What You See in the Dark by Manuel Muñoz is a noir thriller set in 1950s Bakersfield. The fictional story of Mexican-American Teresa Garza’s romance with and murder by Anglo Dan Watson, is set against a re-imagining of the location scouting and filming of the shocking motel scenes in Hitchcock’s Psycho. The story itself is told in the harsh lights and darks of desert life — for whatever reason as I read and saw the story in my mind’s eye, the novel was in black and white, sunlight harsh and brilliant while the nighttime shadows were dark.
The novel has an interesting structure, counterpointing the romance of Dan and Teresa, with the location experiences Janet Leigh (referred to only as The Actress), cast as Hitchcock’s (who is only named as The Director) initial victim. What You See in the Dark is told from multiple points of view by the story’s different characters, switching between second and third person, which has jarring quality, yet also makes it feel richer and longer. The use of second person, naming the reader as “you” made me feel implicated in the story, at times longing to turn away and deny what was a voyeuristic point of view, watching through the windows at the local drive-in or peering at the couple through the windows of the shop:
If you had been across the street, pretending to investigate the local summer roses outside Holliday’s Flower Shop, you could have seen them through the café’s plate glass, the two sitting in a booth by the window, eating lunch. You could have seen them even if you had been inside the shop, peering from behind the window display of native Bakersfield succulents, wide-faced California sunflowers, blue flax in hanging pots.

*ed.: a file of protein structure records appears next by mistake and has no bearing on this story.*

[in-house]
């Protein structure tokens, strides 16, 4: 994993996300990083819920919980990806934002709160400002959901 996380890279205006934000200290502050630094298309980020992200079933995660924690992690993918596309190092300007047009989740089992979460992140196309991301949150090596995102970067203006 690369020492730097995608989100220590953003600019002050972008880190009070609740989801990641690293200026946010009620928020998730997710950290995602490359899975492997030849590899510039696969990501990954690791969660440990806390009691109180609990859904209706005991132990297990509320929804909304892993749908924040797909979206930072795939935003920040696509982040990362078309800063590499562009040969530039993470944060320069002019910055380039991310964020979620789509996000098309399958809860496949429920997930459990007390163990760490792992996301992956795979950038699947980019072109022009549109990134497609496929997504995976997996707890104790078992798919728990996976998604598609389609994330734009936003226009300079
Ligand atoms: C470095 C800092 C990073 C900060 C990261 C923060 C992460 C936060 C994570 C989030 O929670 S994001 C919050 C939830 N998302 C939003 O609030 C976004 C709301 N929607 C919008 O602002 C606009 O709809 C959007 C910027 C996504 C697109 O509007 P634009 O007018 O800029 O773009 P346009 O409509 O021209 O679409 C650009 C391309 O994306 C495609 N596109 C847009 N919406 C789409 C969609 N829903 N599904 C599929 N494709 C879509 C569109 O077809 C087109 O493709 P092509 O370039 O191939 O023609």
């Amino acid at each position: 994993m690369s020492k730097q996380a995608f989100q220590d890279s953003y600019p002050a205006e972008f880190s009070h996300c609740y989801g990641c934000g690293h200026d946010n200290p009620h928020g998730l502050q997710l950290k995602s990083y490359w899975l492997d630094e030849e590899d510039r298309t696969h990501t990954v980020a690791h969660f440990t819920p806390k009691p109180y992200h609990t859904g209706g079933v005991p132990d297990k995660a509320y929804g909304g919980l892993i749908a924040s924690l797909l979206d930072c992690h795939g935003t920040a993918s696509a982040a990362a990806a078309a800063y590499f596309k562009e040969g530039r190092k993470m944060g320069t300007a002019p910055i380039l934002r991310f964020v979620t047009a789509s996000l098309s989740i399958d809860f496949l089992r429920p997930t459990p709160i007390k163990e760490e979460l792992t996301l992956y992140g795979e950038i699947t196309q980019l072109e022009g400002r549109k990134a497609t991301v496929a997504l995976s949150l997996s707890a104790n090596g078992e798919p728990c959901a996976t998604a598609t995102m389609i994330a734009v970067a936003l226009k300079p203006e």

While this is a great novel by a Chicano author, at first I wasn’t ready to call it a “Chicano novel” in quite the same way as some of the other books I’ve reviewed recently are — it seems more about the conventions of 1950s small town life as contrasted with the Hollywood / Los Angeles of the Actress. Yet that said, the discussion on race and racial tension underpins and haunts the story. Dan’s romance with Teresa defies Bakersfield conventions (and upsets his mother Arlene) while also disrupting her own romantic trajectory with Mexican day laborer. Because it’s told as a noir tale we’re primed for a tragic ending, yet the violence is nonetheless a shock — as a reader I hoped for a romantic end even knowing Teresa’s death was inevitable.
This is a novel of dark moments. The darkest of them, for me, was when Dan rushes home to pack to flee town after Teresa’s death (we’re never explicitly told he murdered her, but there’s literally blood on his hands) and his mother fears he’s about to run off and marry her. Recommend book and author highly.
A fun YouTube novel preview.